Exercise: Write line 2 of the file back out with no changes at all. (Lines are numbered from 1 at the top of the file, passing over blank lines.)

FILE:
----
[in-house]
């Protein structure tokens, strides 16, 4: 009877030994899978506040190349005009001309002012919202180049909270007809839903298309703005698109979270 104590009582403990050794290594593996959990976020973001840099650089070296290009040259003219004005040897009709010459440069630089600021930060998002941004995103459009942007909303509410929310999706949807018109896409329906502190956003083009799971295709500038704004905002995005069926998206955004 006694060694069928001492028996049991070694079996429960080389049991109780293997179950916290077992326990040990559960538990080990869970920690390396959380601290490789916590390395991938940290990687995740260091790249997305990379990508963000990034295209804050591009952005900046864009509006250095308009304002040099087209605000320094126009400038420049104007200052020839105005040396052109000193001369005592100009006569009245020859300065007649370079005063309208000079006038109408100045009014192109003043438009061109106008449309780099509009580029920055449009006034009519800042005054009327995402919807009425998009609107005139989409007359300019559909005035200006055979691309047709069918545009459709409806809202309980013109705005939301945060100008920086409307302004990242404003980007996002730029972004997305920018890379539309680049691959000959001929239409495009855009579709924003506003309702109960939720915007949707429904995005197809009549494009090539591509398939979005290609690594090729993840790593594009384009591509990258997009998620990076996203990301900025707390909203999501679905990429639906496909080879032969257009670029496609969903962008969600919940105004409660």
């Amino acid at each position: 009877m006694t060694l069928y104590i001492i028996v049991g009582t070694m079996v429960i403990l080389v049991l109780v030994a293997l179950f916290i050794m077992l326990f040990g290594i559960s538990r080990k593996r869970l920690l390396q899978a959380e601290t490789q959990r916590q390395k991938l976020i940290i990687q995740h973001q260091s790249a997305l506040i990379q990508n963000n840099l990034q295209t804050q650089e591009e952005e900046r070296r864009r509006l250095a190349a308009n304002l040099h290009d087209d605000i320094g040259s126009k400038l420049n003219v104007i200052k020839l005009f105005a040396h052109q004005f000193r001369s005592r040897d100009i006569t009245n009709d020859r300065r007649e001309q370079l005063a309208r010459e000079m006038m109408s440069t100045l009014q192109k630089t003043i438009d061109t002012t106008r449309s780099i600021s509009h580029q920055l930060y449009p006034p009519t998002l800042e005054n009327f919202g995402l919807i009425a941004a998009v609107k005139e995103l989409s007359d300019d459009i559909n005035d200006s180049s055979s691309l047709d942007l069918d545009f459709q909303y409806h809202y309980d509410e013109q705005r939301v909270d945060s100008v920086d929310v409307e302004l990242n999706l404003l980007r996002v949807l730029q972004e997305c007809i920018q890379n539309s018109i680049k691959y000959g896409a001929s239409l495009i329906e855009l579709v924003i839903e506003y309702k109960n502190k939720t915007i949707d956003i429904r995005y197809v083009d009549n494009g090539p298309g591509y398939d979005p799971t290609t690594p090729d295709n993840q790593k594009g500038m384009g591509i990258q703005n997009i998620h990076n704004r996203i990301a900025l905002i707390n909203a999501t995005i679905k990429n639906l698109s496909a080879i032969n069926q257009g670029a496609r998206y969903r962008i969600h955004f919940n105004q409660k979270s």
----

């Protein structure tokens, strides 16, 4: 009877030994899978506040190349005009001309002012919202180049909270007809839903298309703005698109979270 104590009582403990050794290594593996959990976020973001840099650089070296290009040259003219004005040897009709010459440069630089600021930060998002941004995103459009942007909303509410929310999706949807018109896409329906502190956003083009799971295709500038704004905002995005069926998206955004 006694060694069928001492028996049991070694079996429960080389049991109780293997179950916290077992326990040990559960538990080990869970920690390396959380601290490789916590390395991938940290990687995740260091790249997305990379990508963000990034295209804050591009952005900046864009509006250095308009304002040099087209605000320094126009400038420049104007200052020839105005040396052109000193001369005592100009006569009245020859300065007649370079005063309208000079006038109408100045009014192109003043438009061109106008449309780099509009580029920055449009006034009519800042005054009327995402919807009425998009609107005139989409007359300019559909005035200006055979691309047709069918545009459709409806809202309980013109705005939301945060100008920086409307302004990242404003980007996002730029972004997305920018890379539309680049691959000959001929239409495009855009579709924003506003309702109960939720915007949707429904995005197809009549494009090539591509398939979005290609690594090729993840790593594009384009591509990258997009998620990076996203990301900025707390909203999501679905990429639906496909080879032969257009670029496609969903962008969600919940105004409660």